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Revision as of 08:09, 26 August 2012

Morrissey, 2009
MORRISSEY
Name Steven Patrick Morrissey
Born 22 May 1959
Record Labels HMV, Parlophone, Sire, RCA, Reprise, Mercury, Attack,
Sanctuary, Decca, Lost Highway, Major Minor, EMI
Associated Acts The Smiths, The Nosebleeds, Slaughter & The Dogs
Official Website itsmorrisseysworld.com

Steven Patrick Morrissey (born 22 May 1959), known as Morrissey, is an English singer and lyricist. He rose to prominence in the 1980s as the lyricist and vocalist of the band The Smiths. The band was highly successful in the United Kingdom but broke up in 1987, and Morrissey began a solo career, making the top ten of the UK Singles Chart on ten occasions. Widely regarded as an important innovator in indie music, Morrissey has been described by music magazine NME as "one of the most influential artists ever," and The Independent has stated "most pop stars have to be dead before they reach the iconic status he has reached in his lifetime." Pitchfork Media has called him "one of the most singular figures in Western popular culture from the last twenty years."[1]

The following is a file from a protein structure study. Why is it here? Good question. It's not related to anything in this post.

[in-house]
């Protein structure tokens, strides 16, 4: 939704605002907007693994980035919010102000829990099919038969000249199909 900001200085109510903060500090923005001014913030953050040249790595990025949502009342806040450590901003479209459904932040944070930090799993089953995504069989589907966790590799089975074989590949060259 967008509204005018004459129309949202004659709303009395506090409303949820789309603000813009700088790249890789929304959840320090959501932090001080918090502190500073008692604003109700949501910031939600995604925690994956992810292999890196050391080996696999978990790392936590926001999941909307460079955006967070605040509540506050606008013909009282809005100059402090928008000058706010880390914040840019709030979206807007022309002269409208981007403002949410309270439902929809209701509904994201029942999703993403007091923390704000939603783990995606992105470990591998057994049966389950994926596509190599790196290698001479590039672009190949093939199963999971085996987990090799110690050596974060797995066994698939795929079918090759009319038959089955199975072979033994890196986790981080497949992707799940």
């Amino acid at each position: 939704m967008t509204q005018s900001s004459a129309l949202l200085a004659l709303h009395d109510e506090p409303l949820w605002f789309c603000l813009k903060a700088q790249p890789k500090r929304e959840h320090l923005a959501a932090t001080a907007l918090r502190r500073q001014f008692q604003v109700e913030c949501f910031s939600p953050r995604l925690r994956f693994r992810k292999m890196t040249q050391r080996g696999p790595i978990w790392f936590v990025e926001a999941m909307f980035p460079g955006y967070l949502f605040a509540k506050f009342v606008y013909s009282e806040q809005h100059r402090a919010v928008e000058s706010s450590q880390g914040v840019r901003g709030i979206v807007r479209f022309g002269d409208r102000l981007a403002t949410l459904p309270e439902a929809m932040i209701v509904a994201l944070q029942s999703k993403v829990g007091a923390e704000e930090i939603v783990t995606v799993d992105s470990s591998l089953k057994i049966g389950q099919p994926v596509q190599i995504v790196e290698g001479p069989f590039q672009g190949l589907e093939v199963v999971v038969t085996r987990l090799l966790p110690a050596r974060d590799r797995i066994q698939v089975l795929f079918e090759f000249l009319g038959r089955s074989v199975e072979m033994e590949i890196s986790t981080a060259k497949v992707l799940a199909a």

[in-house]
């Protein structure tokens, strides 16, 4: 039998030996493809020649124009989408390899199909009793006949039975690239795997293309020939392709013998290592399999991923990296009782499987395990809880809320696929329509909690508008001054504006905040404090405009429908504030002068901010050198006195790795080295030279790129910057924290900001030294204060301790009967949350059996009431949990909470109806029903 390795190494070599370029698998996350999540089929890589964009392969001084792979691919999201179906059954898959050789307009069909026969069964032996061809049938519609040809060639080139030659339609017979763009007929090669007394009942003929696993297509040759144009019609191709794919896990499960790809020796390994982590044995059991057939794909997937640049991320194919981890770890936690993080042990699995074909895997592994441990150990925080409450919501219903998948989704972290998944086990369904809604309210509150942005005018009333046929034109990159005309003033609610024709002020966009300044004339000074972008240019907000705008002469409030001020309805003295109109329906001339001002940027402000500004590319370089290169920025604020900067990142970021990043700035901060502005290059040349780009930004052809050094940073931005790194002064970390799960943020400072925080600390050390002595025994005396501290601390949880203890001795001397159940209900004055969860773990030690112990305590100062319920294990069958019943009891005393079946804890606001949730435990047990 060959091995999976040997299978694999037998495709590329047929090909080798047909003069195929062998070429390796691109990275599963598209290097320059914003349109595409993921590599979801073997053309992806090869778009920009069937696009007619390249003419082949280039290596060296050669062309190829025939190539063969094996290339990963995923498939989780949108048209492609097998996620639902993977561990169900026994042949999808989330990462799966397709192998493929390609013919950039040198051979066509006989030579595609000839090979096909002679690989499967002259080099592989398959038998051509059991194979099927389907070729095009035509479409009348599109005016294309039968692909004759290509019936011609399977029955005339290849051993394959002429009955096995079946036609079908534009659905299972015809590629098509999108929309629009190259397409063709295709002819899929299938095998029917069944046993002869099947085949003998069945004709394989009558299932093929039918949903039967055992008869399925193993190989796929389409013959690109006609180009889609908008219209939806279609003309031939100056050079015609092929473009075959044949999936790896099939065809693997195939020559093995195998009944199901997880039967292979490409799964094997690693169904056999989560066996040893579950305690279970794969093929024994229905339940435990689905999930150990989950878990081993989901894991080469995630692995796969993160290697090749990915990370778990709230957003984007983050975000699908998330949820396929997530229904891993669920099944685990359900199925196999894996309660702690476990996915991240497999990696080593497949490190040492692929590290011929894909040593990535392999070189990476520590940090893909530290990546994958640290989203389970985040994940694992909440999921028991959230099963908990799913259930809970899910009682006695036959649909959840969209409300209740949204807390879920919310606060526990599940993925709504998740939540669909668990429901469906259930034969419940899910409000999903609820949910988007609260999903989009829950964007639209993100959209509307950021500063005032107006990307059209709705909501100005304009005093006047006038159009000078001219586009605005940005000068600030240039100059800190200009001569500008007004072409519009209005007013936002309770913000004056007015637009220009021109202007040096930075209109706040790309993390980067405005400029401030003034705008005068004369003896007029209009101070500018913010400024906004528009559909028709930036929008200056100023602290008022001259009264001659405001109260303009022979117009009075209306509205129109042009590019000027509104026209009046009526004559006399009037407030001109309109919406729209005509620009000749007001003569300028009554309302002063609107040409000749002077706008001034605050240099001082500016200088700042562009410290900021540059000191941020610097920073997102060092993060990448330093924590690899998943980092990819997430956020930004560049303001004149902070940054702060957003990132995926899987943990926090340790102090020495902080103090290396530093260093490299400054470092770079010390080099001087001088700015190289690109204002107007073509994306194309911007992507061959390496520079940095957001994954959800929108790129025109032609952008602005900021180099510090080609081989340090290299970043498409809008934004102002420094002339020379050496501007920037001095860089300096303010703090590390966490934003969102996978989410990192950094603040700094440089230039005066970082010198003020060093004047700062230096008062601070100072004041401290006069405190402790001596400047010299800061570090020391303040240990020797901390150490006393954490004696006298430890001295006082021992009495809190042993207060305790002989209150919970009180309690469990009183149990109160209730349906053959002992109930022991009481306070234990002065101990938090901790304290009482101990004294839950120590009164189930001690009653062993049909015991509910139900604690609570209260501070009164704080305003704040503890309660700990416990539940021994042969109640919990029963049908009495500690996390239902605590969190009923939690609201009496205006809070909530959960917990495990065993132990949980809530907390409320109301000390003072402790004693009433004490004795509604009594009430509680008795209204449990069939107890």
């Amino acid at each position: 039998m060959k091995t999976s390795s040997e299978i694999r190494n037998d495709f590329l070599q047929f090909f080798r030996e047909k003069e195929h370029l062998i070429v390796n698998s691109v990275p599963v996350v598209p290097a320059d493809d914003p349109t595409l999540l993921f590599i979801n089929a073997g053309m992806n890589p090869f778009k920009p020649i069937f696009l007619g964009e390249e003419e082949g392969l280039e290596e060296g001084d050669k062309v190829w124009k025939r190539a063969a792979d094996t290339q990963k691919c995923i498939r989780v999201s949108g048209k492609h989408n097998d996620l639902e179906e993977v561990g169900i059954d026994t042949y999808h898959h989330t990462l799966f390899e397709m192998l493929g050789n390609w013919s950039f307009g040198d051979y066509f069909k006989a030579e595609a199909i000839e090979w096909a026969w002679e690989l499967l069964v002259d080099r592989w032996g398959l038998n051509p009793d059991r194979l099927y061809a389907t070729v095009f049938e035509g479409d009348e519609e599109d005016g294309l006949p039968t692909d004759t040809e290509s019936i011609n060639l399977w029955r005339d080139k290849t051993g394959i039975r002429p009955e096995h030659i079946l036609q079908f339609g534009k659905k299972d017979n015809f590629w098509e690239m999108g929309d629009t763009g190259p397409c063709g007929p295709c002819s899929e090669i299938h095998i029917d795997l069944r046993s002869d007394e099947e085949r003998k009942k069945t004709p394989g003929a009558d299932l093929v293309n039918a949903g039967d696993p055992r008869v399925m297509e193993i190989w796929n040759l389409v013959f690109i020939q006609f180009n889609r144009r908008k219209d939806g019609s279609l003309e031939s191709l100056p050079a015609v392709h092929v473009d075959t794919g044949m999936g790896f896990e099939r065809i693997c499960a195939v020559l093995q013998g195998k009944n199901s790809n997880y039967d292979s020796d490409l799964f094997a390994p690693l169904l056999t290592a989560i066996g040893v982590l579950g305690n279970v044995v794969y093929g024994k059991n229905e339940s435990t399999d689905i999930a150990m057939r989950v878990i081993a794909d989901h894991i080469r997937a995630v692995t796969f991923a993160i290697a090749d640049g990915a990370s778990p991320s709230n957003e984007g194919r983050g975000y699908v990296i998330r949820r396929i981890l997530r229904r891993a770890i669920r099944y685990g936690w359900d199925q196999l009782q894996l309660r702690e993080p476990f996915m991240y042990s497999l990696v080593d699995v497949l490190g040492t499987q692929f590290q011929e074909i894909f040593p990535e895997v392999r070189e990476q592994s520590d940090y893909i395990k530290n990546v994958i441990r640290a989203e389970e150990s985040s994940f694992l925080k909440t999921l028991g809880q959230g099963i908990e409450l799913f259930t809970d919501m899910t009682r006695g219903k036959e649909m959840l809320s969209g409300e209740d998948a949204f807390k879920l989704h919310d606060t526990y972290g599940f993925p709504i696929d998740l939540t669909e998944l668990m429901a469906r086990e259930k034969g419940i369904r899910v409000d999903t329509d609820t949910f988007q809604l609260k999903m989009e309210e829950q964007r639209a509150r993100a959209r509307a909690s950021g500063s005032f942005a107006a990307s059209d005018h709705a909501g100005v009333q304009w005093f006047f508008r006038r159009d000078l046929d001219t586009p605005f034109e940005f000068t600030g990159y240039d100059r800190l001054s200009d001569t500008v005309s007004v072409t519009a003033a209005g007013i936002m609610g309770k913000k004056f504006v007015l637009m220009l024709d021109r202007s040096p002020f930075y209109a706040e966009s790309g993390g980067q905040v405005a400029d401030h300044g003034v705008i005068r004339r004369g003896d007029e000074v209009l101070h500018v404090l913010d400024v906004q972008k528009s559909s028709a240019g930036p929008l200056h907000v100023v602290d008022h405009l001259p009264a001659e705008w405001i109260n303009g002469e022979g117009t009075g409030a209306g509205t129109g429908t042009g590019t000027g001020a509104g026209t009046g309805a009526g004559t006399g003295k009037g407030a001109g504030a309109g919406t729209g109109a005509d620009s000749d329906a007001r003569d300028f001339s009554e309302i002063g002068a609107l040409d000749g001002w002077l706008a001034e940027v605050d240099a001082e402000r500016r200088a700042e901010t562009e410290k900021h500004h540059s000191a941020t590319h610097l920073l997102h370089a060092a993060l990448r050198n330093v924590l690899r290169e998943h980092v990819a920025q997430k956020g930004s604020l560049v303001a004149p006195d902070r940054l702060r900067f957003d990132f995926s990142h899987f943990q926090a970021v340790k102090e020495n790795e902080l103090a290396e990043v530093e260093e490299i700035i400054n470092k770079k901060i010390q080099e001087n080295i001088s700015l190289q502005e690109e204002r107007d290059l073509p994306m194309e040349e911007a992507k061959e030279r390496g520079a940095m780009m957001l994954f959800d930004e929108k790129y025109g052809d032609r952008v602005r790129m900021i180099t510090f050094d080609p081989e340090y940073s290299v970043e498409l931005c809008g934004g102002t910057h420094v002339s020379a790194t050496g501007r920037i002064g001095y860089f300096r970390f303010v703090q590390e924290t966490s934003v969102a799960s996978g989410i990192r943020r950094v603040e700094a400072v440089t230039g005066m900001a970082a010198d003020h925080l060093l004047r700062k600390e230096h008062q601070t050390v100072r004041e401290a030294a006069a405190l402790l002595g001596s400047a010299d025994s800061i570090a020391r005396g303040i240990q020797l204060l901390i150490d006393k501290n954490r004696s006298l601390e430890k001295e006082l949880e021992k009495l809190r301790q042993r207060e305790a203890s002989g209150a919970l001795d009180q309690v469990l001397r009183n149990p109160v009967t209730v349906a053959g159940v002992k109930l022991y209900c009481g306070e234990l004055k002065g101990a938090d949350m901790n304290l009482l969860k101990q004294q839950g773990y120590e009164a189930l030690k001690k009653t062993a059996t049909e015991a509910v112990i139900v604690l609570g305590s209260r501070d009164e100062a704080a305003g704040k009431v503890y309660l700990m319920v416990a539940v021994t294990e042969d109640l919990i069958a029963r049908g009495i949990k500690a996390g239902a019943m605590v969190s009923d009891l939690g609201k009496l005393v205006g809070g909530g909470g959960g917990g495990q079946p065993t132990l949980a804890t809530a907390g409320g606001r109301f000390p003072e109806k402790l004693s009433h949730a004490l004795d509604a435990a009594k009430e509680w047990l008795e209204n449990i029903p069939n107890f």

General Information

Timeline

1950s

Year Morrissey Release history Tour history
1959
  • 22 May – Steven Patrick Morrissey born at Park Hospital in Davyhulme, Lancashire. Morrissey's family first lived at Harper Street in Hulme[1]

1960s

Year Morrissey Release history Tour history
1965
  • Morrissey's family moved to Queen's Square in 1965[1]
1969
384 Kings Road
  • Morrissey's family moved to a three-bedroomed house at 384 Kings Road in the suburb of Stretford[1]

1970s

1980s

Year Morrissey Release history Tour history
1983
Hand In Glove

1990s

2000s

2010s

References

  1. 1.0 1.1 1.2 1.3 Morrissey Wikipedia page. Wikipedia. Retrieved from Wikipedia.org.
  2. Hand In Glove Wikipedia page. Wikipedia. Retrieved from Wikipedia.org.